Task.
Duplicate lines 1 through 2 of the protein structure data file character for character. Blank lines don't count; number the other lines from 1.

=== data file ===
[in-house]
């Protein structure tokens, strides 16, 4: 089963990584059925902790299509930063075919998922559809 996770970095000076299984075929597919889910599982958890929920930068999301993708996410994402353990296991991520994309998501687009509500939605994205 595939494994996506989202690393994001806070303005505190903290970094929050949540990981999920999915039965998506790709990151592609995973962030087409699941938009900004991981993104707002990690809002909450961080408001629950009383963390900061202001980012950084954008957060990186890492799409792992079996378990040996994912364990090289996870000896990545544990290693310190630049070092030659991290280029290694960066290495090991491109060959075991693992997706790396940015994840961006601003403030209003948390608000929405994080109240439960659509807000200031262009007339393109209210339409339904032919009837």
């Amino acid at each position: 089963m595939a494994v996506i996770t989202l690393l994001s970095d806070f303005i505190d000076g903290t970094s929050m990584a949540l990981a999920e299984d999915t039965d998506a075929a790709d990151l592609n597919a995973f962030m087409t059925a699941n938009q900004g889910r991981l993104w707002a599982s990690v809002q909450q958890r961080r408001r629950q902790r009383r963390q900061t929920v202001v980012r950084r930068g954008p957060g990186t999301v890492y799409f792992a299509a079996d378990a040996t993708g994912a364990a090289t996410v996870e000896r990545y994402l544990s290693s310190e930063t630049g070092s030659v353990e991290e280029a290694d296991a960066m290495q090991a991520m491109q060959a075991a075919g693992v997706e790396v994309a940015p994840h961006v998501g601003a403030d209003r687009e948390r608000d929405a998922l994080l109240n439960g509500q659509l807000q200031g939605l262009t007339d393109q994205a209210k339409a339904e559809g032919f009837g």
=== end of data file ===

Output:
[in-house]
């Protein structure tokens, strides 16, 4: 089963990584059925902790299509930063075919998922559809 996770970095000076299984075929597919889910599982958890929920930068999301993708996410994402353990296991991520994309998501687009509500939605994205 595939494994996506989202690393994001806070303005505190903290970094929050949540990981999920999915039965998506790709990151592609995973962030087409699941938009900004991981993104707002990690809002909450961080408001629950009383963390900061202001980012950084954008957060990186890492799409792992079996378990040996994912364990090289996870000896990545544990290693310190630049070092030659991290280029290694960066290495090991491109060959075991693992997706790396940015994840961006601003403030209003948390608000929405994080109240439960659509807000200031262009007339393109209210339409339904032919009837």